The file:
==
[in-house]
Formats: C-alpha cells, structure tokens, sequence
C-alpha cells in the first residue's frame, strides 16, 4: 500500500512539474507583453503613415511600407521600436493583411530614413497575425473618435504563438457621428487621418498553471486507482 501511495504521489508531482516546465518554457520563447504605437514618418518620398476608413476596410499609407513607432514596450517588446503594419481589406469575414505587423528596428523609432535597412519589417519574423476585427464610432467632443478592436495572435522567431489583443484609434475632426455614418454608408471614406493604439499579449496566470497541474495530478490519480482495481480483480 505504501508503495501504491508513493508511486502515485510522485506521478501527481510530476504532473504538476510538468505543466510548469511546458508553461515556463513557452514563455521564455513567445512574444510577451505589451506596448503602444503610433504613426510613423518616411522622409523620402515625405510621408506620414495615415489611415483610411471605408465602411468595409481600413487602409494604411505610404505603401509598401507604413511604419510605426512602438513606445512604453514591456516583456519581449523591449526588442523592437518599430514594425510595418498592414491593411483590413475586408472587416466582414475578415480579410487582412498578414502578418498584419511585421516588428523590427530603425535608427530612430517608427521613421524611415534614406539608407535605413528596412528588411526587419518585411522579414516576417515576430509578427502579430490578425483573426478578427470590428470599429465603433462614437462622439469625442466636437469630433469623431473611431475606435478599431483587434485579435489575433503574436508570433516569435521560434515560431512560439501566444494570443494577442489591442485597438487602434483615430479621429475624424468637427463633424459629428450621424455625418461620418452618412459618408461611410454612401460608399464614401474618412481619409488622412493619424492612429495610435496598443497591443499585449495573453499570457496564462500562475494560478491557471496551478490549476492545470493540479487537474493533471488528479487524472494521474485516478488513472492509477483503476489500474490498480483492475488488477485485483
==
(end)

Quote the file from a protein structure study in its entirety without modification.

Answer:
[in-house]
Formats: C-alpha cells, structure tokens, sequence
C-alpha cells in the first residue's frame, strides 16, 4: 500500500512539474507583453503613415511600407521600436493583411530614413497575425473618435504563438457621428487621418498553471486507482 501511495504521489508531482516546465518554457520563447504605437514618418518620398476608413476596410499609407513607432514596450517588446503594419481589406469575414505587423528596428523609432535597412519589417519574423476585427464610432467632443478592436495572435522567431489583443484609434475632426455614418454608408471614406493604439499579449496566470497541474495530478490519480482495481480483480 505504501508503495501504491508513493508511486502515485510522485506521478501527481510530476504532473504538476510538468505543466510548469511546458508553461515556463513557452514563455521564455513567445512574444510577451505589451506596448503602444503610433504613426510613423518616411522622409523620402515625405510621408506620414495615415489611415483610411471605408465602411468595409481600413487602409494604411505610404505603401509598401507604413511604419510605426512602438513606445512604453514591456516583456519581449523591449526588442523592437518599430514594425510595418498592414491593411483590413475586408472587416466582414475578415480579410487582412498578414502578418498584419511585421516588428523590427530603425535608427530612430517608427521613421524611415534614406539608407535605413528596412528588411526587419518585411522579414516576417515576430509578427502579430490578425483573426478578427470590428470599429465603433462614437462622439469625442466636437469630433469623431473611431475606435478599431483587434485579435489575433503574436508570433516569435521560434515560431512560439501566444494570443494577442489591442485597438487602434483615430479621429475624424468637427463633424459629428450621424455625418461620418452618412459618408461611410454612401460608399464614401474618412481619409488622412493619424492612429495610435496598443497591443499585449495573453499570457496564462500562475494560478491557471496551478490549476492545470493540479487537474493533471488528479487524472494521474485516478488513472492509477483503476489500474490498480483492475488488477485485483